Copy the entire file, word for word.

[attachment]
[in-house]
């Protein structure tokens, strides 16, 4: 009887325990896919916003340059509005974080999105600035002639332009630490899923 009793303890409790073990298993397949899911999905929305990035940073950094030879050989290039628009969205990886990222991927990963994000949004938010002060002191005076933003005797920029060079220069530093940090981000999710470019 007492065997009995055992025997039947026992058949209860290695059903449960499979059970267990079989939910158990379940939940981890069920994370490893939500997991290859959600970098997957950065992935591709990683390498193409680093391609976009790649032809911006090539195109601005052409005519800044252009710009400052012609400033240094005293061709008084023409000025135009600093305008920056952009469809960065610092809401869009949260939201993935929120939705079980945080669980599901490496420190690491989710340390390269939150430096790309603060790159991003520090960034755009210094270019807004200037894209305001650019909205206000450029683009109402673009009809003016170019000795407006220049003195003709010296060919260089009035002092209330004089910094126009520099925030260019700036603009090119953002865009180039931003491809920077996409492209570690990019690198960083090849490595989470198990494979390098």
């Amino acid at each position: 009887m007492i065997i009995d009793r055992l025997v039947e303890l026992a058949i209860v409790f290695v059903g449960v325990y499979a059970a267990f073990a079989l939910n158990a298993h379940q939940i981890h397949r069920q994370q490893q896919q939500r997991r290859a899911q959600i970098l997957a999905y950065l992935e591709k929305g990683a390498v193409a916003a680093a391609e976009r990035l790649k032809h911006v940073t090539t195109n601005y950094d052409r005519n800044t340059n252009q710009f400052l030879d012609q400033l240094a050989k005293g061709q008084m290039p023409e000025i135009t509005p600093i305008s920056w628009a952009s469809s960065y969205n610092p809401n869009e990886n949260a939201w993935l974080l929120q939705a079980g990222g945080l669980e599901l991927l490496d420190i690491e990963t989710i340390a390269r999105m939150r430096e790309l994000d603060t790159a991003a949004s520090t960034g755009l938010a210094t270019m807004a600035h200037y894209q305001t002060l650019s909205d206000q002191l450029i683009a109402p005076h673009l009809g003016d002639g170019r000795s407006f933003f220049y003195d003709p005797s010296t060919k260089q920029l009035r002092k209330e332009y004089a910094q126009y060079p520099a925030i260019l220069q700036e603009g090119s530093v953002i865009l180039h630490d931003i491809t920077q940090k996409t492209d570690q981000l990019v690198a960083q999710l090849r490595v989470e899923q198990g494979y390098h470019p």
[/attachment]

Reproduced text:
[in-house]
């Protein structure tokens, strides 16, 4: 009887325990896919916003340059509005974080999105600035002639332009630490899923 009793303890409790073990298993397949899911999905929305990035940073950094030879050989290039628009969205990886990222991927990963994000949004938010002060002191005076933003005797920029060079220069530093940090981000999710470019 007492065997009995055992025997039947026992058949209860290695059903449960499979059970267990079989939910158990379940939940981890069920994370490893939500997991290859959600970098997957950065992935591709990683390498193409680093391609976009790649032809911006090539195109601005052409005519800044252009710009400052012609400033240094005293061709008084023409000025135009600093305008920056952009469809960065610092809401869009949260939201993935929120939705079980945080669980599901490496420190690491989710340390390269939150430096790309603060790159991003520090960034755009210094270019807004200037894209305001650019909205206000450029683009109402673009009809003016170019000795407006220049003195003709010296060919260089009035002092209330004089910094126009520099925030260019700036603009090119953002865009180039931003491809920077996409492209570690990019690198960083090849490595989470198990494979390098």
């Amino acid at each position: 009887m007492i065997i009995d009793r055992l025997v039947e303890l026992a058949i209860v409790f290695v059903g449960v325990y499979a059970a267990f073990a079989l939910n158990a298993h379940q939940i981890h397949r069920q994370q490893q896919q939500r997991r290859a899911q959600i970098l997957a999905y950065l992935e591709k929305g990683a390498v193409a916003a680093a391609e976009r990035l790649k032809h911006v940073t090539t195109n601005y950094d052409r005519n800044t340059n252009q710009f400052l030879d012609q400033l240094a050989k005293g061709q008084m290039p023409e000025i135009t509005p600093i305008s920056w628009a952009s469809s960065y969205n610092p809401n869009e990886n949260a939201w993935l974080l929120q939705a079980g990222g945080l669980e599901l991927l490496d420190i690491e990963t989710i340390a390269r999105m939150r430096e790309l994000d603060t790159a991003a949004s520090t960034g755009l938010a210094t270019m807004a600035h200037y894209q305001t002060l650019s909205d206000q002191l450029i683009a109402p005076h673009l009809g003016d002639g170019r000795s407006f933003f220049y003195d003709p005797s010296t060919k260089q920029l009035r002092k209330e332009y004089a910094q126009y060079p520099a925030i260019l220069q700036e603009g090119s530093v953002i865009l180039h630490d931003i491809t920077q940090k996409t492209d570690q981000l990019v690198a960083q999710l090849r490595v989470e899923q198990g494979y390098h470019p």